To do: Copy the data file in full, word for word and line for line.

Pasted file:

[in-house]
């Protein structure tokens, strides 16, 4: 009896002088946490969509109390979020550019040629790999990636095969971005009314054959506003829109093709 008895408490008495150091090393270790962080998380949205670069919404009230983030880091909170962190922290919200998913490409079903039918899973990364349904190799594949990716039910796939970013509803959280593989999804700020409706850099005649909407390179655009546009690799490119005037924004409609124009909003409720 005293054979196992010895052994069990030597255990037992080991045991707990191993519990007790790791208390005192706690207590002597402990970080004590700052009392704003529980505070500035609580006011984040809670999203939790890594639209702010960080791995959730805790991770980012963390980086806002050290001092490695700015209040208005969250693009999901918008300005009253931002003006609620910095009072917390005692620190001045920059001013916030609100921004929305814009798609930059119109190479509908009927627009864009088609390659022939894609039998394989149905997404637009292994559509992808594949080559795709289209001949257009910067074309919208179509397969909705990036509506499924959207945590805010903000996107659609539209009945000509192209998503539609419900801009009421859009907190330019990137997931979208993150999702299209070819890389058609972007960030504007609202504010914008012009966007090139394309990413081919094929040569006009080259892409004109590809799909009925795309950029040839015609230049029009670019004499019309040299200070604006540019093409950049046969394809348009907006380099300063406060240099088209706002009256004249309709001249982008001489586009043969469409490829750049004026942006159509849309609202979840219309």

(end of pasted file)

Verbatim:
[in-house]
């Protein structure tokens, strides 16, 4: 009896002088946490969509109390979020550019040629790999990636095969971005009314054959506003829109093709 008895408490008495150091090393270790962080998380949205670069919404009230983030880091909170962190922290919200998913490409079903039918899973990364349904190799594949990716039910796939970013509803959280593989999804700020409706850099005649909407390179655009546009690799490119005037924004409609124009909003409720 005293054979196992010895052994069990030597255990037992080991045991707990191993519990007790790791208390005192706690207590002597402990970080004590700052009392704003529980505070500035609580006011984040809670999203939790890594639209702010960080791995959730805790991770980012963390980086806002050290001092490695700015209040208005969250693009999901918008300005009253931002003006609620910095009072917390005692620190001045920059001013916030609100921004929305814009798609930059119109190479509908009927627009864009088609390659022939894609039998394989149905997404637009292994559509992808594949080559795709289209001949257009910067074309919208179509397969909705990036509506499924959207945590805010903000996107659609539209009945000509192209998503539609419900801009009421859009907190330019990137997931979208993150999702299209070819890389058609972007960030504007609202504010914008012009966007090139394309990413081919094929040569006009080259892409004109590809799909009925795309950029040839015609230049029009670019004499019309040299200070604006540019093409950049046969394809348009907006380099300063406060240099088209706002009256004249309709001249982008001489586009043969469409490829750049004026942006159509849309609202979840219309």